For Keyton, the LEARNS Act will alleviate some of the costs for parishes, schools and families alike. 

“Tuition does not cover the cost of educating students. Catholic parishes have always financially supported their schools to bridge the difference in tuition and actual costs. The LEARNS (Act) will reduce some of those costs,” Keyton wrote.

Keyton said while Christ the King School in Fort Smith’s enrollment for the 2023-24 school year is higher than the previous year, she doesn’t believe that the increase is a direct result of the LEARNS Act because “the majority of the students had enrolled before knowing if they would qualify for the funding.” 

Keyton said she is concerned, though, about the spread of inaccurate information about private schools in Arkansas using LEARNS Act funds.

“LEARNS requires any school that receives educational funding to be ANSAA (Arkansas Nonpublic School Accrediting Association) accredited or in the process of ANSAA accreditation. Christ the King Catholic School in Fort Smith has been an ANSAA accredited school for years. Our teachers are highly qualified and we give our students standardized tests,” Keyton wrote.

Vivian Fox, principal of St. John School in Russellville, has also been helping parents navigate the enrollment process. Fox thinks St. John will become more financially stable as a result of the LEARNS Act.

“I believe in the long-term we will grow — after the third year when all students are eligible. This first year we have three or four new students who may not have attended kindergarten with us without the LEARNS EFA account,” Fox said.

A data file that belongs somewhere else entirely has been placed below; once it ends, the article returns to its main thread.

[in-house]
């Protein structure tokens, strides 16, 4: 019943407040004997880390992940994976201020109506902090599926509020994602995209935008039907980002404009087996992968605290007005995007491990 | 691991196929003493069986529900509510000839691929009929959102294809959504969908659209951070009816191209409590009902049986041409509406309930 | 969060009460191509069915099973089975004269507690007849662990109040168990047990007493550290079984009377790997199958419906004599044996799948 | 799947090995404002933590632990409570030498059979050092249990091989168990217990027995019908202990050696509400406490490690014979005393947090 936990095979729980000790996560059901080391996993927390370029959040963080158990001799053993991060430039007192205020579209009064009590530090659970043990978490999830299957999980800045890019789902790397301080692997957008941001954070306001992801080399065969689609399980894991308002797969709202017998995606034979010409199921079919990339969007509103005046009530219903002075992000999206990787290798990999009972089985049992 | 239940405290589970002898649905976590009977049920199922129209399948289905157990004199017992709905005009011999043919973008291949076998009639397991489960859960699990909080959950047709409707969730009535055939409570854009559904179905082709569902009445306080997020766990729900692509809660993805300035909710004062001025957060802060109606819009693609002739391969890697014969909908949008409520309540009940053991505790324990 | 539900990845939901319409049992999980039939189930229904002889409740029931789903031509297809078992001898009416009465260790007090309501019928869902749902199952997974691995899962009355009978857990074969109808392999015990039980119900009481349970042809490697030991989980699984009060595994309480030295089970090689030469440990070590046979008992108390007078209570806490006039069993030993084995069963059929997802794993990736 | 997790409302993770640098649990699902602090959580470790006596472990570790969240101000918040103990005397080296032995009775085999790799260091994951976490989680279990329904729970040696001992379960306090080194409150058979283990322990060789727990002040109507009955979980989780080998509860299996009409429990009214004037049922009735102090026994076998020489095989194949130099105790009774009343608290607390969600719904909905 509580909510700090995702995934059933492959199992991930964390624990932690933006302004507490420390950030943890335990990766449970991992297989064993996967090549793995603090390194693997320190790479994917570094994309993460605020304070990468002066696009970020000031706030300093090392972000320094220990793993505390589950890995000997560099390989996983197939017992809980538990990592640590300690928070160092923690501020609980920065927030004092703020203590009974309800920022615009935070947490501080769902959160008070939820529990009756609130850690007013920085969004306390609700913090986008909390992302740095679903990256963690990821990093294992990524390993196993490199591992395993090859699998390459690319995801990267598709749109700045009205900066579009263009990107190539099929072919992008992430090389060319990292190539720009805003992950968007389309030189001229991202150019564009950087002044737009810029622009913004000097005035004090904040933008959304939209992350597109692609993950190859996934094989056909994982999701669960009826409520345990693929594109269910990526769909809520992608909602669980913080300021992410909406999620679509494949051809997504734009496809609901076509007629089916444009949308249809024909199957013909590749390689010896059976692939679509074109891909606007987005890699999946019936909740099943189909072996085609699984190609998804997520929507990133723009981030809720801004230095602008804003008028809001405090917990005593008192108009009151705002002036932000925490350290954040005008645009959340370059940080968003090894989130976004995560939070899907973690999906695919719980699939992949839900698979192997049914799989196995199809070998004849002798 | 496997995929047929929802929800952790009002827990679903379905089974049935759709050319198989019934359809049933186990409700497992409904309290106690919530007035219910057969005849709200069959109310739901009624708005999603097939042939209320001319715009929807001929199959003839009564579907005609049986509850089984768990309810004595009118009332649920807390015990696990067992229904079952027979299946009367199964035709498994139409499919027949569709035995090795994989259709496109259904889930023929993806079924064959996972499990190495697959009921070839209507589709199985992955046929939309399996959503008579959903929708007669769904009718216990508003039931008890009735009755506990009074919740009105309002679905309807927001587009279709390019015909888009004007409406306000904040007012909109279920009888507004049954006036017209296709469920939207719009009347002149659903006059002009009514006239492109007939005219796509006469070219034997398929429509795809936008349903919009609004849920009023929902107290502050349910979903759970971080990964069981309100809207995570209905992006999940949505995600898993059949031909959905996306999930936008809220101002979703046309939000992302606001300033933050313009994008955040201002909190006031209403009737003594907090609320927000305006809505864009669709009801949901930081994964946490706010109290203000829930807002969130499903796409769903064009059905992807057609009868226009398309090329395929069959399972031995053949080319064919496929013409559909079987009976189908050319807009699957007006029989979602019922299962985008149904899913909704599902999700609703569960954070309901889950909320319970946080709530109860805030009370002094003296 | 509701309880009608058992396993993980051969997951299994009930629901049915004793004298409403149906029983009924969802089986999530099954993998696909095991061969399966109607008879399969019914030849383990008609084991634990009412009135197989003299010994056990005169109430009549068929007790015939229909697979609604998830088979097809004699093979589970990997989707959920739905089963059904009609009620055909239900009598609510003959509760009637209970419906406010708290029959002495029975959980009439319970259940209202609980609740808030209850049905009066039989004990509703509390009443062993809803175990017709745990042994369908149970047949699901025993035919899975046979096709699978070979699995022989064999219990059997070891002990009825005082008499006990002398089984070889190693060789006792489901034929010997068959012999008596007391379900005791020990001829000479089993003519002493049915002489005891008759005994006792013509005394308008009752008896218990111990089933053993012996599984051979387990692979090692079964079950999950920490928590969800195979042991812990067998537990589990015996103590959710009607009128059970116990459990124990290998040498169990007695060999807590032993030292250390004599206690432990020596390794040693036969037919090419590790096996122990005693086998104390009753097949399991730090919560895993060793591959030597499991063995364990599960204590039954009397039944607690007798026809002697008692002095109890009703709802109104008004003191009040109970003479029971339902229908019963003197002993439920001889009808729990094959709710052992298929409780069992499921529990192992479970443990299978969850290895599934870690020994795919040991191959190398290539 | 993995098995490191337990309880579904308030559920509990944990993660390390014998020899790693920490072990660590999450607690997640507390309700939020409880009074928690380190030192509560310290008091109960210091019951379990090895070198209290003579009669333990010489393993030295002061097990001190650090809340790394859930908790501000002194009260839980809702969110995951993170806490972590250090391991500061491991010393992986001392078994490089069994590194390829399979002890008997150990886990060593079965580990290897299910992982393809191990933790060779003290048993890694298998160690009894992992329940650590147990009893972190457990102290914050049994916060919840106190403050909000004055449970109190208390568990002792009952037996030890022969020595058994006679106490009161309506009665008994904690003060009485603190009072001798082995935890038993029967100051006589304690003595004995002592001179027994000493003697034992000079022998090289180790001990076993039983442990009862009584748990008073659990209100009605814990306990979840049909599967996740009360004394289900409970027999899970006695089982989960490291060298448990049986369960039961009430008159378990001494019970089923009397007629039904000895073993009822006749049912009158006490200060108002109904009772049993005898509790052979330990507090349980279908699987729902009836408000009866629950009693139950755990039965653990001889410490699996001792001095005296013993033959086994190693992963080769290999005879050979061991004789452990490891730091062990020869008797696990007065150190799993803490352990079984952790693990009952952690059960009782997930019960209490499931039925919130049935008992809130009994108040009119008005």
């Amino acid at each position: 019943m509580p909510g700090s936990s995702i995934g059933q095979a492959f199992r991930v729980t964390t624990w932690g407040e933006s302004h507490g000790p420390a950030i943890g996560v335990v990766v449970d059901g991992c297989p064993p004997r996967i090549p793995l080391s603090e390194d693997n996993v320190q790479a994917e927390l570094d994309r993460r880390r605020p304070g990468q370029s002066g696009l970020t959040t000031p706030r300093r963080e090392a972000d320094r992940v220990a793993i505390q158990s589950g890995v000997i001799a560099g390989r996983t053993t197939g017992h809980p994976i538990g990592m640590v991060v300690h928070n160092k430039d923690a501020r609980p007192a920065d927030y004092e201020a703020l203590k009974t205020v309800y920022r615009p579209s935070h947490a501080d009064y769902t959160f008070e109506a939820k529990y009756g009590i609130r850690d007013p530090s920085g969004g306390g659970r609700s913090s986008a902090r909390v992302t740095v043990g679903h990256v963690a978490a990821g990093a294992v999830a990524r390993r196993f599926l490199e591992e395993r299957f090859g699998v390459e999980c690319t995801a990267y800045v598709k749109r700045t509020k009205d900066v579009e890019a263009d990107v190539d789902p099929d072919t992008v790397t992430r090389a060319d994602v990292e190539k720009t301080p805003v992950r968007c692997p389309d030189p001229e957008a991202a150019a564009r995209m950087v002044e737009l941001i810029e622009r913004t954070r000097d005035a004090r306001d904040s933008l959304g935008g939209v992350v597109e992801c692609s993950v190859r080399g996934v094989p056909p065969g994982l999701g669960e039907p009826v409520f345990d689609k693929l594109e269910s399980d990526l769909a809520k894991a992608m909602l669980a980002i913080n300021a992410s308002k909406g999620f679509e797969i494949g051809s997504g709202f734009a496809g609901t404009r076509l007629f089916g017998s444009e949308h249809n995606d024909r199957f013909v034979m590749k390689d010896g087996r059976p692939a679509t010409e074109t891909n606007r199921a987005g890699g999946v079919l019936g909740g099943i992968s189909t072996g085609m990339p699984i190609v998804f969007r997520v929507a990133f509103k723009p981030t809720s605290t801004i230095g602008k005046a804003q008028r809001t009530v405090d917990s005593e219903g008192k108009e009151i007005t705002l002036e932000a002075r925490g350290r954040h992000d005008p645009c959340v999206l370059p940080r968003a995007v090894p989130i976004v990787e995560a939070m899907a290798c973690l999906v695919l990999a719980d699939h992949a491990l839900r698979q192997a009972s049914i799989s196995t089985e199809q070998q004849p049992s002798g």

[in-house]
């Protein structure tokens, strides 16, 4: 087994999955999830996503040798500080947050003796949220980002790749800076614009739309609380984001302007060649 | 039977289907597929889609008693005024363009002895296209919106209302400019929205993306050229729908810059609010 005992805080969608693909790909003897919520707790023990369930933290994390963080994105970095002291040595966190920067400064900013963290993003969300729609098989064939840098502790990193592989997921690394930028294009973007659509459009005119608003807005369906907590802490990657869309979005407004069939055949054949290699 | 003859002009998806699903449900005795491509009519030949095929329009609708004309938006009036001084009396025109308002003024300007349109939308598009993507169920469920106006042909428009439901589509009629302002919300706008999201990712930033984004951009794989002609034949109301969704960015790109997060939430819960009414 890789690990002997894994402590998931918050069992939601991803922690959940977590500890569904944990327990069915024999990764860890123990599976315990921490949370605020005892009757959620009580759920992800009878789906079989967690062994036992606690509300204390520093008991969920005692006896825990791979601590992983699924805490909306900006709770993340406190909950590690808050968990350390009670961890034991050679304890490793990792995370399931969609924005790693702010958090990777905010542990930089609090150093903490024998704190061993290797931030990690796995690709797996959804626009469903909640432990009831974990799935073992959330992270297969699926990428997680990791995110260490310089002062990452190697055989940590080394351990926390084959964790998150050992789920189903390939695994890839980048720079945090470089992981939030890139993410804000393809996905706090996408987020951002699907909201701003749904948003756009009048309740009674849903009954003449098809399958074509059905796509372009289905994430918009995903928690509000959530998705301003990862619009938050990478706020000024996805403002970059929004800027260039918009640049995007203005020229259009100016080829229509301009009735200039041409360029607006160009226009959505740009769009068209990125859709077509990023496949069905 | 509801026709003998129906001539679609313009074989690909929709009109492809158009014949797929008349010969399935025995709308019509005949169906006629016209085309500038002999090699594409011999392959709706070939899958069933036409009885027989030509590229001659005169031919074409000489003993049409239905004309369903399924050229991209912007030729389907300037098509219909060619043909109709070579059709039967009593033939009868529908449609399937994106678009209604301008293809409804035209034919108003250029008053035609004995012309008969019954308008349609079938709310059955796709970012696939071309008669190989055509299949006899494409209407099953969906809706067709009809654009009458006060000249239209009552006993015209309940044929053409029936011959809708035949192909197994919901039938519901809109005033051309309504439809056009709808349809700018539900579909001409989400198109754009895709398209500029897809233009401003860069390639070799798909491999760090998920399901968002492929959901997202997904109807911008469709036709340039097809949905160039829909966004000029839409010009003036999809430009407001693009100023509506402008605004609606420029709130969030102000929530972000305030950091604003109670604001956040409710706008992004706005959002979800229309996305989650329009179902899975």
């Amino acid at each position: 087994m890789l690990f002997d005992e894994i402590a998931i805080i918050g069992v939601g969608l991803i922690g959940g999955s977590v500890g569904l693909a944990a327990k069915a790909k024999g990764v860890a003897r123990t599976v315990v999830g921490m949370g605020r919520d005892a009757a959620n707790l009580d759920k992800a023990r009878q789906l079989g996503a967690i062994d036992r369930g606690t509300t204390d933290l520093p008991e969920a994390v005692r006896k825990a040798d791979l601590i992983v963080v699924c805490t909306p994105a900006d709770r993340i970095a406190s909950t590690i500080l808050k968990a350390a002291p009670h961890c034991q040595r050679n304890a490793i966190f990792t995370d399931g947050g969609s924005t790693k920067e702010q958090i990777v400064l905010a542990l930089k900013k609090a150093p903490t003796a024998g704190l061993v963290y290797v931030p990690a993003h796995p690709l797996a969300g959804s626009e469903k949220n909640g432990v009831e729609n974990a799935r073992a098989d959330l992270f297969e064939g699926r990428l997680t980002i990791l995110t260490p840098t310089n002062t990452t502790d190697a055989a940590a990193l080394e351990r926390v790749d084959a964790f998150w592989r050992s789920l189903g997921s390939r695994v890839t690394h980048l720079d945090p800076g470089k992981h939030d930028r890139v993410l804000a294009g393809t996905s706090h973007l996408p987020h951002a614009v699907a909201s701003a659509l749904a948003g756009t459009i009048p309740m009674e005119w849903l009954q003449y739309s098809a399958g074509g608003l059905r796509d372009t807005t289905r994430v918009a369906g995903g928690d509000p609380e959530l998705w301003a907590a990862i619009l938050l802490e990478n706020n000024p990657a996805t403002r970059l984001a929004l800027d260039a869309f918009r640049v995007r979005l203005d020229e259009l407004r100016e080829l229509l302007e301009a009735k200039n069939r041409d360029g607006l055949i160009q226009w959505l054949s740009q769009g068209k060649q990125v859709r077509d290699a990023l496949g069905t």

For Fox, her support of the opportunities provided by the LEARNS Act stems from her personal experience in enrolling her children in Catholic school, as well as the opportunity to share the faith with new students and families.

“I look forward to having the LEARNS Act in place. I personally put my son through Catholic schools from K-12 grade and my daughter from K-eighth grade … I am looking forward to reaching out and sharing our faith with more students and families. I am also looking forward to the financial stability it will bring,” Fox said. 

Alisha Koonce, director of advancement at Sacred Heart School in Morrilton, said she believes that EFAs will provide many families with the opportunity for a Catholic education. 

“Sacred Heart has been and remains committed to ensuring that families who are interested in a Catholic education have access to it. EFAs will certainly help with that,” Koonce said. 

Koonce said while EFAs will make Catholic school more accessible, a much wider pay gap in teacher salaries will present a challenge.

“Thanks to a generous and committed community, Sacred Heart has continued to thrive, despite decades of financial challenges. Maintaining affordable tuition in a small town like Morrilton has meant that around half of our annual operating budget has been generated through fundraising,” Koonce said. “Our teacher pay has always been below the public school and even diocesan pay scales. The public school raises brought about by LEARNS further widened that gap, but the funding from EFAs will be extremely helpful as it will allow us to better compensate our teachers … EFAs will allow us to continue to recruit and retain excellent teachers while also helping families.”

As a parent, Koonce said she is thankful for the improvement in services for children with special needs. 

“As a parent who has had a child receiving a Succeed scholarship since the program began, I'm also glad to see any increase in opportunities for children with special needs,” she said. “Succeed has allowed Sacred Heart to develop and improve services for children with special needs like my son. We were not always sure that he would have access to the same Catholic education as his sisters, but thanks to this program he has and will continue to.”